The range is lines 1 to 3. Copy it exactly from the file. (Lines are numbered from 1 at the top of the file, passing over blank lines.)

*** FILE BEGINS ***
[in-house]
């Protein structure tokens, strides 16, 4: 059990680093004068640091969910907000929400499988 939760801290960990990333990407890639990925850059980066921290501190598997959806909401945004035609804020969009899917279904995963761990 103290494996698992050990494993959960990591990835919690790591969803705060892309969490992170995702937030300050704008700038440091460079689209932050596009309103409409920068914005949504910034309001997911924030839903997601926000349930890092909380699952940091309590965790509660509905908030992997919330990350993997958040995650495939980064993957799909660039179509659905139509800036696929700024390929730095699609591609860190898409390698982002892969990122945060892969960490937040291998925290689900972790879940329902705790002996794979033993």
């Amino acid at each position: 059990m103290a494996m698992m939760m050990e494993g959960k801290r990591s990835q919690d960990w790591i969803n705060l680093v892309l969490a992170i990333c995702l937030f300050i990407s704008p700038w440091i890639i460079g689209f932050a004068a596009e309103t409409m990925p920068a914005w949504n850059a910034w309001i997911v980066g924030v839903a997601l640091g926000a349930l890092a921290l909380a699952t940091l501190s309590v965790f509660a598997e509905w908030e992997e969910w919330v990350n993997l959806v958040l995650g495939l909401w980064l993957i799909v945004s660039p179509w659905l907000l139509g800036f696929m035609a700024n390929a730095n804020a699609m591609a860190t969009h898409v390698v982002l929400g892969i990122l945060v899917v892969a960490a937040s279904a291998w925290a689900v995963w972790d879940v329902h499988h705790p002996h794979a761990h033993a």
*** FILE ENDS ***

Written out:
[in-house]
């Protein structure tokens, strides 16, 4: 059990680093004068640091969910907000929400499988 939760801290960990990333990407890639990925850059980066921290501190598997959806909401945004035609804020969009899917279904995963761990 103290494996698992050990494993959960990591990835919690790591969803705060892309969490992170995702937030300050704008700038440091460079689209932050596009309103409409920068914005949504910034309001997911924030839903997601926000349930890092909380699952940091309590965790509660509905908030992997919330990350993997958040995650495939980064993957799909660039179509659905139509800036696929700024390929730095699609591609860190898409390698982002892969990122945060892969960490937040291998925290689900972790879940329902705790002996794979033993």
């Amino acid at each position: 059990m103290a494996m698992m939760m050990e494993g959960k801290r990591s990835q919690d960990w790591i969803n705060l680093v892309l969490a992170i990333c995702l937030f300050i990407s704008p700038w440091i890639i460079g689209f932050a004068a596009e309103t409409m990925p920068a914005w949504n850059a910034w309001i997911v980066g924030v839903a997601l640091g926000a349930l890092a921290l909380a699952t940091l501190s309590v965790f509660a598997e509905w908030e992997e969910w919330v990350n993997l959806v958040l995650g495939l909401w980064l993957i799909v945004s660039p179509w659905l907000l139509g800036f696929m035609a700024n390929a730095n804020a699609m591609a860190t969009h898409v390698v982002l929400g892969i990122l945060v899917v892969a960490a937040s279904a291998w925290a689900v995963w972790d879940v329902h499988h705790p002996h794979a761990h033993a």